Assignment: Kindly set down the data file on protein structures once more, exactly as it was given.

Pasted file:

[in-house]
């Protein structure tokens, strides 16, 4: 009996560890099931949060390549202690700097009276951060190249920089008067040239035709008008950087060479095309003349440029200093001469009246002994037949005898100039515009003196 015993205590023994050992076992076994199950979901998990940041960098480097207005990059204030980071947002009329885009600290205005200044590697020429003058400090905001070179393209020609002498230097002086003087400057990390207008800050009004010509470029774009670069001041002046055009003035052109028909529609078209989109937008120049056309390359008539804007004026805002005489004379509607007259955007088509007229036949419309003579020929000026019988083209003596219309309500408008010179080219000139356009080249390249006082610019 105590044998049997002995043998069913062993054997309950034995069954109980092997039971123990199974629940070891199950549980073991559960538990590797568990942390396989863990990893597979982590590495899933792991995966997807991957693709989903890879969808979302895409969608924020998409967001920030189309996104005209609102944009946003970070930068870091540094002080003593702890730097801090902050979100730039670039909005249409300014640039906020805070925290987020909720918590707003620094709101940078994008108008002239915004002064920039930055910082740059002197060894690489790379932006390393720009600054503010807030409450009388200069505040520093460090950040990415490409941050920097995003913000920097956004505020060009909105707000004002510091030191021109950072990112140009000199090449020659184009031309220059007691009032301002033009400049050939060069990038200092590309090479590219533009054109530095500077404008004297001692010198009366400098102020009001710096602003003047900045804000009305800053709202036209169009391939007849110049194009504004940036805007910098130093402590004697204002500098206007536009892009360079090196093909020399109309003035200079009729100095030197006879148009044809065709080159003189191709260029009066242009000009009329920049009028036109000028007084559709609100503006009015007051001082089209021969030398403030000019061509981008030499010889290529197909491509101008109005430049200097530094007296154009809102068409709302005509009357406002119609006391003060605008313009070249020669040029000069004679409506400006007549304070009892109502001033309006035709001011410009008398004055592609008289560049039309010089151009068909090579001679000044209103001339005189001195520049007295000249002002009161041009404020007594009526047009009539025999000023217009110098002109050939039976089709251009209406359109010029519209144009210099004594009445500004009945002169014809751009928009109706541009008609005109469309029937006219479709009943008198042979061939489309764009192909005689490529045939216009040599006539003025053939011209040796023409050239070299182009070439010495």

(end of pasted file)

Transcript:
[in-house]
């Protein structure tokens, strides 16, 4: 009996560890099931949060390549202690700097009276951060190249920089008067040239035709008008950087060479095309003349440029200093001469009246002994037949005898100039515009003196 015993205590023994050992076992076994199950979901998990940041960098480097207005990059204030980071947002009329885009600290205005200044590697020429003058400090905001070179393209020609002498230097002086003087400057990390207008800050009004010509470029774009670069001041002046055009003035052109028909529609078209989109937008120049056309390359008539804007004026805002005489004379509607007259955007088509007229036949419309003579020929000026019988083209003596219309309500408008010179080219000139356009080249390249006082610019 105590044998049997002995043998069913062993054997309950034995069954109980092997039971123990199974629940070891199950549980073991559960538990590797568990942390396989863990990893597979982590590495899933792991995966997807991957693709989903890879969808979302895409969608924020998409967001920030189309996104005209609102944009946003970070930068870091540094002080003593702890730097801090902050979100730039670039909005249409300014640039906020805070925290987020909720918590707003620094709101940078994008108008002239915004002064920039930055910082740059002197060894690489790379932006390393720009600054503010807030409450009388200069505040520093460090950040990415490409941050920097995003913000920097956004505020060009909105707000004002510091030191021109950072990112140009000199090449020659184009031309220059007691009032301002033009400049050939060069990038200092590309090479590219533009054109530095500077404008004297001692010198009366400098102020009001710096602003003047900045804000009305800053709202036209169009391939007849110049194009504004940036805007910098130093402590004697204002500098206007536009892009360079090196093909020399109309003035200079009729100095030197006879148009044809065709080159003189191709260029009066242009000009009329920049009028036109000028007084559709609100503006009015007051001082089209021969030398403030000019061509981008030499010889290529197909491509101008109005430049200097530094007296154009809102068409709302005509009357406002119609006391003060605008313009070249020669040029000069004679409506400006007549304070009892109502001033309006035709001011410009008398004055592609008289560049039309010089151009068909090579001679000044209103001339005189001195520049007295000249002002009161041009404020007594009526047009009539025999000023217009110098002109050939039976089709251009209406359109010029519209144009210099004594009445500004009945002169014809751009928009109706541009008609005109469309029937006219479709009943008198042979061939489309764009192909005689490529045939216009040599006539003025053939011209040796023409050239070299182009070439010495």